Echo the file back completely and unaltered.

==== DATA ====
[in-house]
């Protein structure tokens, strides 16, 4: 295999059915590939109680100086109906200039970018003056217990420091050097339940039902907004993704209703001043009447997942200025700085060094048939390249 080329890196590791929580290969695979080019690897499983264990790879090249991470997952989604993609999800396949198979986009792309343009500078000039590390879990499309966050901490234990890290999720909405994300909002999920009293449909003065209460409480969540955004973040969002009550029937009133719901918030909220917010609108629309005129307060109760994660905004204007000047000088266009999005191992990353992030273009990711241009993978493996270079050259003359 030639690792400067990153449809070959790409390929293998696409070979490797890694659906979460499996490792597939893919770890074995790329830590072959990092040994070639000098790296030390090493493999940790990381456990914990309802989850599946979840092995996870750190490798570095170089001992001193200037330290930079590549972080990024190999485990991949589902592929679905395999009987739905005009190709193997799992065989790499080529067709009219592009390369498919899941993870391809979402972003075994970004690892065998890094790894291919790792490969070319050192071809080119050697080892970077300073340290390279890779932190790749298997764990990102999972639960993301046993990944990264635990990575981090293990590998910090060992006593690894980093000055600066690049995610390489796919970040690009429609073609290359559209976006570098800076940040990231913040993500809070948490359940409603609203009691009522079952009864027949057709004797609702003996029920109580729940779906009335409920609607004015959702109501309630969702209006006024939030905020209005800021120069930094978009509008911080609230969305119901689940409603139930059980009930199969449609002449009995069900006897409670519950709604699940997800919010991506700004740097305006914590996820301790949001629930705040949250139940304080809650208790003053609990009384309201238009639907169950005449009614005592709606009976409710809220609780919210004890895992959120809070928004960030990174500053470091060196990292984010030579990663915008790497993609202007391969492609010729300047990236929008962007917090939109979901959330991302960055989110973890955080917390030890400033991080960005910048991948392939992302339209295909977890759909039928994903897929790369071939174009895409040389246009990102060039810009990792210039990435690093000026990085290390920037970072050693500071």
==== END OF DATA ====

[in-house]
């Protein structure tokens, strides 16, 4: 295999059915590939109680100086109906200039970018003056217990420091050097339940039902907004993704209703001043009447997942200025700085060094048939390249 080329890196590791929580290969695979080019690897499983264990790879090249991470997952989604993609999800396949198979986009792309343009500078000039590390879990499309966050901490234990890290999720909405994300909002999920009293449909003065209460409480969540955004973040969002009550029937009133719901918030909220917010609108629309005129307060109760994660905004204007000047000088266009999005191992990353992030273009990711241009993978493996270079050259003359 030639690792400067990153449809070959790409390929293998696409070979490797890694659906979460499996490792597939893919770890074995790329830590072959990092040994070639000098790296030390090493493999940790990381456990914990309802989850599946979840092995996870750190490798570095170089001992001193200037330290930079590549972080990024190999485990991949589902592929679905395999009987739905005009190709193997799992065989790499080529067709009219592009390369498919899941993870391809979402972003075994970004690892065998890094790894291919790792490969070319050192071809080119050697080892970077300073340290390279890779932190790749298997764990990102999972639960993301046993990944990264635990990575981090293990590998910090060992006593690894980093000055600066690049995610390489796919970040690009429609073609290359559209976006570098800076940040990231913040993500809070948490359940409603609203009691009522079952009864027949057709004797609702003996029920109580729940779906009335409920609607004015959702109501309630969702209006006024939030905020209005800021120069930094978009509008911080609230969305119901689940409603139930059980009930199969449609002449009995069900006897409670519950709604699940997800919010991506700004740097305006914590996820301790949001629930705040949250139940304080809650208790003053609990009384309201238009639907169950005449009614005592709606009976409710809220609780919210004890895992959120809070928004960030990174500053470091060196990292984010030579990663915008790497993609202007391969492609010729300047990236929008962007917090939109979901959330991302960055989110973890955080917390030890400033991080960005910048991948392939992302339209295909977890759909039928994903897929790369071939174009895409040389246009990102060039810009990792210039990435690093000026990085290390920037970072050693500071």